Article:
The winning battle against tuberculosis in the United States may, ironically, be part of the reason why the disease wasn't detected in a young Las Vegas mother and her baby until it was too late, experts said.
A leading cause of death in the early 20th century, the airborne illness most associated with a bad cough has declined in the U.S. to the lowest levels since record-keeping began 60 years ago. Tuberculosis claimed 569 lives in the U.S. in 2010, meaning fewer and fewer doctors have experience treating or recognizing it, especially in otherwise healthy young patients.
"This idea that young people don't get it is wrong," said Dr. Ihsan Azzam, Nevada's state epidemiologist. "It's now on the radar again. We thought this was eliminated in our country, but there's now a resurgence of the disease."
Health officials first learned of a potential outbreak when California officials informed them that a 25-year-old Nevada woman had died in a hospital there in July. She had been sick before and after giving birth to extremely premature twins, according to a Southern Nevada Health District report, but it wasn't until the autopsy that doctors diagnosed her with tuberculosis.
By that time, one of her baby girls was already dead due to respiratory failure and extreme prematurity, the Clark County coroner said. She was never tested for TB. The second twin, who was being housed in Summerlin Hospital's Neonatal Intensive Care Unit, was treated for tuberculosis but ultimately succumbed to the disease Aug. 1.
A first round of testing over the summer screened more than 200 hospital workers and friends and family of the woman. So far, 26 people have tested positive for tuberculosis, although only two of them have the contagious form.
This week, the Southern Nevada Health District expanded the investigation to some 140 babies who were in the NICU when the sick baby was, as well as their family members. Dr. Joe Iser, chief medical officer at the health district, said it's unlikely other babies are affected, but the measure is out of an "abundance of caution."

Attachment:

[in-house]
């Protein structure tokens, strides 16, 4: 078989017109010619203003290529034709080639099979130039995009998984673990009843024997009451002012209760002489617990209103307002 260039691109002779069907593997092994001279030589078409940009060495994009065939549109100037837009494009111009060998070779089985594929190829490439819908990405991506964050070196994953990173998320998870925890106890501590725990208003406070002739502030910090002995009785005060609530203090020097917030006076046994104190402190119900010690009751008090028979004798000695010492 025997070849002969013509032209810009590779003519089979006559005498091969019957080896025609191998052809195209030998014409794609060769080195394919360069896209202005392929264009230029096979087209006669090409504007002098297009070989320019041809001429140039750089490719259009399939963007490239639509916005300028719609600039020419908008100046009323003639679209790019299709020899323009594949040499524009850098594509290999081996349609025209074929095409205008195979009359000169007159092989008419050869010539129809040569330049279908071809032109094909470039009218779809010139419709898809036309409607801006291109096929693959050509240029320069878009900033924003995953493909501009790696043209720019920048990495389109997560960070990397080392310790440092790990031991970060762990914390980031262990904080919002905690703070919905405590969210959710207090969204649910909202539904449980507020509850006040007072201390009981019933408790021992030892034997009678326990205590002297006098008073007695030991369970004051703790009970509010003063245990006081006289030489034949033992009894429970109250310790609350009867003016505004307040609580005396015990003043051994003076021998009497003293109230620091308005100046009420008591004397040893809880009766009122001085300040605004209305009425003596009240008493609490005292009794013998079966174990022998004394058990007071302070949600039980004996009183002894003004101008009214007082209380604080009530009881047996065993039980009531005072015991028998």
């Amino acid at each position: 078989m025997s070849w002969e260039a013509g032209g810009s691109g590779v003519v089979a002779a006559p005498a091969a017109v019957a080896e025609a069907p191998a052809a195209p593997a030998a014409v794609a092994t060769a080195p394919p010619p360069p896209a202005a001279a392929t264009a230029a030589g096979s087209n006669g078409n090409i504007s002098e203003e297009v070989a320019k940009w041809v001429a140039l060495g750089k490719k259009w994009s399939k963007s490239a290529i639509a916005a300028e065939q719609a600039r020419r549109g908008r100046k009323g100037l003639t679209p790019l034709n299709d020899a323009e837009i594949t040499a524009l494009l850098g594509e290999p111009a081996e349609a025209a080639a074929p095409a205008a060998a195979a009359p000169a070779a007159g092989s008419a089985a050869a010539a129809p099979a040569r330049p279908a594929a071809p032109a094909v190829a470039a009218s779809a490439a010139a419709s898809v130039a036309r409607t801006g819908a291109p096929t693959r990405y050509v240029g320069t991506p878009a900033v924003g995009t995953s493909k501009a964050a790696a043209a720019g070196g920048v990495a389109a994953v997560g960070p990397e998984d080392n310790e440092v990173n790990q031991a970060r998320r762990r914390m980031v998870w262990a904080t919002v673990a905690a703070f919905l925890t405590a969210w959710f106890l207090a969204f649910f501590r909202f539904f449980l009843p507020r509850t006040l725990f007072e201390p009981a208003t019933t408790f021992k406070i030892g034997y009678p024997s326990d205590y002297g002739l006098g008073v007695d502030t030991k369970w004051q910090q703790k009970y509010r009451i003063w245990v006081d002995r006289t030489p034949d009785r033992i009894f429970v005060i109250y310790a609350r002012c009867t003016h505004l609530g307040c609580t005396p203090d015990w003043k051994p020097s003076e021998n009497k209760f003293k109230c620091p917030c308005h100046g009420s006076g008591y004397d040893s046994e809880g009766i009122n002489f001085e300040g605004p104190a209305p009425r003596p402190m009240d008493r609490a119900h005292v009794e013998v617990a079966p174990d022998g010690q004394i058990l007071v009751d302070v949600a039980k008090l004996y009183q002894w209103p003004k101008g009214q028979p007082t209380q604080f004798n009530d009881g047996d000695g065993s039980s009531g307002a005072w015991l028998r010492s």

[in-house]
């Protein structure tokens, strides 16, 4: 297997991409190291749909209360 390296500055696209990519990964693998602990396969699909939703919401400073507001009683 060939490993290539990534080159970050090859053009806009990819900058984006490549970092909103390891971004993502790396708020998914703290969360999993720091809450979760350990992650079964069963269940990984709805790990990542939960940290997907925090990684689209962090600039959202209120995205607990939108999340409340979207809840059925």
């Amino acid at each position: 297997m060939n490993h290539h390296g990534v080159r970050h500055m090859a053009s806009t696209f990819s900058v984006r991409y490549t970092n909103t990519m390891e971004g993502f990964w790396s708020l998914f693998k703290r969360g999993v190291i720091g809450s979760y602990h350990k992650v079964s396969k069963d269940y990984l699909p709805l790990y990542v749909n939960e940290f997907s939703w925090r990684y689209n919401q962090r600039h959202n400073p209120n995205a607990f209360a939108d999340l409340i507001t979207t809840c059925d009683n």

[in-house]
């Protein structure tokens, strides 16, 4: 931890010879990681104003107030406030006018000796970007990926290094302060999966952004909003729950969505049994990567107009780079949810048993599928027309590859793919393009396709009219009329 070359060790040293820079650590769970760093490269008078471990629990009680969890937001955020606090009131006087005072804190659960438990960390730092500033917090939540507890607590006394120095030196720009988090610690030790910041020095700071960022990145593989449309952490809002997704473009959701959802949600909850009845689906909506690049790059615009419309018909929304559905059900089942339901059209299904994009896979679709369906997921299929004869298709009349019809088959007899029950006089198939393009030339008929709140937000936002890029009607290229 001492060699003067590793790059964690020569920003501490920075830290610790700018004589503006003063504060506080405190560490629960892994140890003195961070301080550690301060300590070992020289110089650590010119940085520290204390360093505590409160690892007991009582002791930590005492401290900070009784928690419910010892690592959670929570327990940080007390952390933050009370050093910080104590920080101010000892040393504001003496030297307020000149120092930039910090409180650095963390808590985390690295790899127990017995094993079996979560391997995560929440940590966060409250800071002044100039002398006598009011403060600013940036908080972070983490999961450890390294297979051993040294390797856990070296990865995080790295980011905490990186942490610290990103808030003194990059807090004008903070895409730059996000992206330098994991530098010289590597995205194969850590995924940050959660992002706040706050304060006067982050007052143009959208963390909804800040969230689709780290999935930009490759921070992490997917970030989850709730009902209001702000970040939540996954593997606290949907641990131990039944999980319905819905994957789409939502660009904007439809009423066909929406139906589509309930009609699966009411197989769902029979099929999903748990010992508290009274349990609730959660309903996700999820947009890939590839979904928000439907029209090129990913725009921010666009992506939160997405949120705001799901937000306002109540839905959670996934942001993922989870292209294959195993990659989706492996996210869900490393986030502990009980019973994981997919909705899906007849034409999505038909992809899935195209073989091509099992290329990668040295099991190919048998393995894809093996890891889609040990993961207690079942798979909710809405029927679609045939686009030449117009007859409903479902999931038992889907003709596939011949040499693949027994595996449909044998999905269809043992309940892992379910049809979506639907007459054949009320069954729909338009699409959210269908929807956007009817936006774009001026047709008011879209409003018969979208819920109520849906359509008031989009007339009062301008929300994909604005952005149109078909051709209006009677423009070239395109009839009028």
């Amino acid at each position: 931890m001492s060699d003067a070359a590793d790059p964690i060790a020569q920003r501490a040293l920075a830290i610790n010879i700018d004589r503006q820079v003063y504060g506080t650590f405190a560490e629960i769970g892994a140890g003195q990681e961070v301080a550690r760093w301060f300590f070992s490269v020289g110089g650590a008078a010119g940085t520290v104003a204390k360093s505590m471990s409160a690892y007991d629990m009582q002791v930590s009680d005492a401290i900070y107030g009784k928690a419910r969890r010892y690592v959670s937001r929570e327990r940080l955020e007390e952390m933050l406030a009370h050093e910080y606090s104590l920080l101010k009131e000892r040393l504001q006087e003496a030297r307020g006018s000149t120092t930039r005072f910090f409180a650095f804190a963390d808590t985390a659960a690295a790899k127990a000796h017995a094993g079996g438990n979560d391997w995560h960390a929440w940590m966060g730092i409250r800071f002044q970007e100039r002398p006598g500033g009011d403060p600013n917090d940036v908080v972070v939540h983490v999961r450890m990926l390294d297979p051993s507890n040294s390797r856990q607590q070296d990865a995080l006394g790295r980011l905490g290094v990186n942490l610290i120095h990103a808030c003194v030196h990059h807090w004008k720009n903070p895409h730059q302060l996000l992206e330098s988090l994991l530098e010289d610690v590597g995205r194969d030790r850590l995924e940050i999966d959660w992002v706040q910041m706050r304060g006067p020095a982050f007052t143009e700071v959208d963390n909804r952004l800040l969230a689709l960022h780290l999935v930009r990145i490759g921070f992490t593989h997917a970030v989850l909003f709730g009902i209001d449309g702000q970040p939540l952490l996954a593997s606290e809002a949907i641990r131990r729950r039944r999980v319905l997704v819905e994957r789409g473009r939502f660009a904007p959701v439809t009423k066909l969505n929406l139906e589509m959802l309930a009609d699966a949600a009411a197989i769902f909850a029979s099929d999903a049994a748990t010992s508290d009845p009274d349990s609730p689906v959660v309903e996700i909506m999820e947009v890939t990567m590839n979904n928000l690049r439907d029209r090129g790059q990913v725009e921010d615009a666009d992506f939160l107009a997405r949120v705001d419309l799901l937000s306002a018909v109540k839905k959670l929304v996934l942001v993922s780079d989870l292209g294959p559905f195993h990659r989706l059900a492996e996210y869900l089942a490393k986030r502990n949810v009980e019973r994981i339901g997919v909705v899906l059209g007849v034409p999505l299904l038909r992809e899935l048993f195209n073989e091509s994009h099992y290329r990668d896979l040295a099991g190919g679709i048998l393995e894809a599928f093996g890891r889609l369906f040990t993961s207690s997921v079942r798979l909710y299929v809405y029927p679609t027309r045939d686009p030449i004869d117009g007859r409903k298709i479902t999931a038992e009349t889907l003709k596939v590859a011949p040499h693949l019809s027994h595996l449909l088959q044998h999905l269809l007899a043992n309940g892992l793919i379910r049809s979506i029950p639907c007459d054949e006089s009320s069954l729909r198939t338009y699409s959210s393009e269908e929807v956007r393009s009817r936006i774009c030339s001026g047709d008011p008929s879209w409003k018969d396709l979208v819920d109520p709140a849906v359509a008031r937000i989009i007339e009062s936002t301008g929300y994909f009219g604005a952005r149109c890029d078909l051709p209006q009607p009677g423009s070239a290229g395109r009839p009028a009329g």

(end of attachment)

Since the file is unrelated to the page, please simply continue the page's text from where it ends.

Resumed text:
Handling such a wide exposure amid a group as sensitive as babies in a NICU was so delicate, state officials sought out expert assistance from the federal Centers for Disease Control and Prevention. The health district also issued a "technical bulletin" to doctors on Monday that explains symptoms of TB in children and describes treatment options.
"We have to keep our skills and personnel on the ball, or we'll once again see TB begin to spread," said Dr. William Schaffner, professor of preventive medicine and infectious diseases at Vanderbilt University School of Medicine.
Meanwhile, a grieving family is seeking answers.
Attorney Ryan Dennett, who represents the woman's family, said he plans to investigate which tests were and weren't administered to the young mother during her time in the hospital and is exploring the possibility of filing a lawsuit.
Laboratory testing is still ongoing, Azzam said, but investigators believe the woman contracted TB after eating an unpasteurized dairy product from somewhere in Latin America. The strain she had, mycobacterium bovis, is found in dairy cattle, although it accounts for only about 2.5 percent of total human tuberculosis cases, he said.
That finding has added fuel to state health officials' crusade against unpasteurized dairy products. An existing state law preventing the distribution or transportation of unpasteurized milk helps to mitigate the problem, but word about the infection risks may not be getting to minority communities where foreign-made, raw dairy products are more commonplace.
Azzam said state officials plan to work with the CDC and other agencies to improve outreach and awareness — but after the current threat is under control. He said it appears the worst has passed.
"The expectation was that we may have a wildfire," Azzam said. "Thank heaven for human immunity and our resistance. ... The transmission is less than what we thought it would have been."